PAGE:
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New Science for a Classic Hall: Wolves and Coyotes Produce Fertile Pups

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In one corridor in the Hall of North American Mammals, two wolves run through the midnight snow while two coyotes howl in the Yosemite sun just a few feet away. Both belong to the genus Canis, and advances in genetic research are revealing that the adjacency of the dioramas is appropriate for another reason.

Wolf diorama new science

Wolves

© AMNH/R. Mickens


Through sequencing the mitochondrial DNA of 686 coyotes, a team of scientists recently found that many coyotes in the eastern United States are actually part wolf.

Coyote diorama new science

Coyotes

© AMNH/R. Mickens


By tracing which genes in a given DNA sample belong to each wild canine, researchers were finally able to understand why northeastern coyotes are larger than those in the West. Nearly a century ago, coyotes mated with wolves in the Great Lakes region and produced fertile offspring. These hybrids, larger than coyotes but smaller than wolves, then migrated east through Canada and could hunt deer and colonize more effectively than a second front of coyotes—all non-wolf—that arrived east via Ohio.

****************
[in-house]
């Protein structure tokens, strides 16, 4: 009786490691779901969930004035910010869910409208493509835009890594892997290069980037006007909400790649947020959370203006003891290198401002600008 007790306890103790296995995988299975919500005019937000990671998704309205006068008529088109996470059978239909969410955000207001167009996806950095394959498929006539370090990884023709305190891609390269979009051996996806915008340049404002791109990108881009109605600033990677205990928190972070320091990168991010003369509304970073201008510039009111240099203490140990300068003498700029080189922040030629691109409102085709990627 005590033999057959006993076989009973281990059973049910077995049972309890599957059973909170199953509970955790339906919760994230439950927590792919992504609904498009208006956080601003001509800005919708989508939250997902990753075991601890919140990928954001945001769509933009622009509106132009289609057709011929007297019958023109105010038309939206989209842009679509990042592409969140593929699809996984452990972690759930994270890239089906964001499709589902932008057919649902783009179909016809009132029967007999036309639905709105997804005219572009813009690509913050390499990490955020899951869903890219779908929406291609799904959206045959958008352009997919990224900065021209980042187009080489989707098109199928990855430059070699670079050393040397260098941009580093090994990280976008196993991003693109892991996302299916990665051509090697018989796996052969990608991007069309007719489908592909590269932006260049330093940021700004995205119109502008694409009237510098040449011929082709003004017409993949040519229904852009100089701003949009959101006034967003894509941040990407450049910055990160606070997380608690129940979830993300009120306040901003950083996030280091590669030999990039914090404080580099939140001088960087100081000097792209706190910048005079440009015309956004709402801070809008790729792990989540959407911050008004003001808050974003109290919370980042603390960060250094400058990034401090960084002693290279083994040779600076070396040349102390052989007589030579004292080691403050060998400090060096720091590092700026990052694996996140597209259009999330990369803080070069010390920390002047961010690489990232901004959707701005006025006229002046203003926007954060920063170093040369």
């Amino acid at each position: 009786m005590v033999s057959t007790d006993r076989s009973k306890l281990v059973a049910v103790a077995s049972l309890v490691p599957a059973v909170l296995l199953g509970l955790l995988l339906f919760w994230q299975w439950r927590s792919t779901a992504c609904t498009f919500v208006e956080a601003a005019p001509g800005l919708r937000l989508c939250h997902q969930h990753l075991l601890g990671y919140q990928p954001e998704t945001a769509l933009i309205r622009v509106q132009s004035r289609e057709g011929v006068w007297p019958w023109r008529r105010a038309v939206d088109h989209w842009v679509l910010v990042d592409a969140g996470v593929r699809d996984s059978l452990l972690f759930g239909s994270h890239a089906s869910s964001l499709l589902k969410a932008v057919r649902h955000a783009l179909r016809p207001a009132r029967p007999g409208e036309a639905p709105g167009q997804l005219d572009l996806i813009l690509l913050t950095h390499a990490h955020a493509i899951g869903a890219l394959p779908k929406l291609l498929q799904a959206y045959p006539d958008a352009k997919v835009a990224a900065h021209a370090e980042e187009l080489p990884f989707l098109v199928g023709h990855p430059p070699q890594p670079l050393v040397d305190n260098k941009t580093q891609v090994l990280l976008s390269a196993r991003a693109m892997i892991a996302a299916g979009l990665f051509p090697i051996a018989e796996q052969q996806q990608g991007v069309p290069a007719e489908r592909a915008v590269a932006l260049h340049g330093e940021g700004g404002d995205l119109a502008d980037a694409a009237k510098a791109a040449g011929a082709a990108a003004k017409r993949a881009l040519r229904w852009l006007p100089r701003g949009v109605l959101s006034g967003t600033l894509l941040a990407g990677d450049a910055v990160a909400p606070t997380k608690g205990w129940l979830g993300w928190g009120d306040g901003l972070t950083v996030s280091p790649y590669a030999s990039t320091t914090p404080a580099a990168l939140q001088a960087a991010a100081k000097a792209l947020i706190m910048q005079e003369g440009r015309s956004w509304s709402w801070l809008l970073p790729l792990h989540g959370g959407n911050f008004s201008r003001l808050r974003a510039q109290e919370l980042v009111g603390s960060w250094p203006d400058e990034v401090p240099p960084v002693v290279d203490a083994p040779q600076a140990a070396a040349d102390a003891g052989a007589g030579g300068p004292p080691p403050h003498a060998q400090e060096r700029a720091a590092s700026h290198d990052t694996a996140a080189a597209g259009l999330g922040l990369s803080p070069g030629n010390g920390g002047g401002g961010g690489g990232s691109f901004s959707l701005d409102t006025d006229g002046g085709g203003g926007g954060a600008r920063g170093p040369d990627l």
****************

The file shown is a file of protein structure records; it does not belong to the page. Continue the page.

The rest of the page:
“In the 1950s, researchers knew eastern coyotes looked different and thought they were hybrids, but there was no way to evaluate that by looking at skull measurements,” says Roland Kays, a professor at North Carolina State University who conducted the research and advised on the development of the hall’s new wall panels. “DNA sequencing allows us to show they were right.” (It also shows that eastern coyotes are part domestic dog, too.)

DNA sequencing continues to challenges the notion of “species” as distinct units in nature, complicating the understanding of what a species really is. “The idea is a human-made concept that doesn’t necessarily fit the variation in nature,” says Kays. “The lines are not always black and white.”

Given how new technologies have enriched—and at times overturned—the understanding of these scenes since 1942, imagine what stories the dioramas will be telling 70 years from now.

Visit the fully restored Hall of North American Mammals starting on October 27, 2012.

A version of this story appeared in the Fall 2012 issue of Rotunda, the Member magazine.

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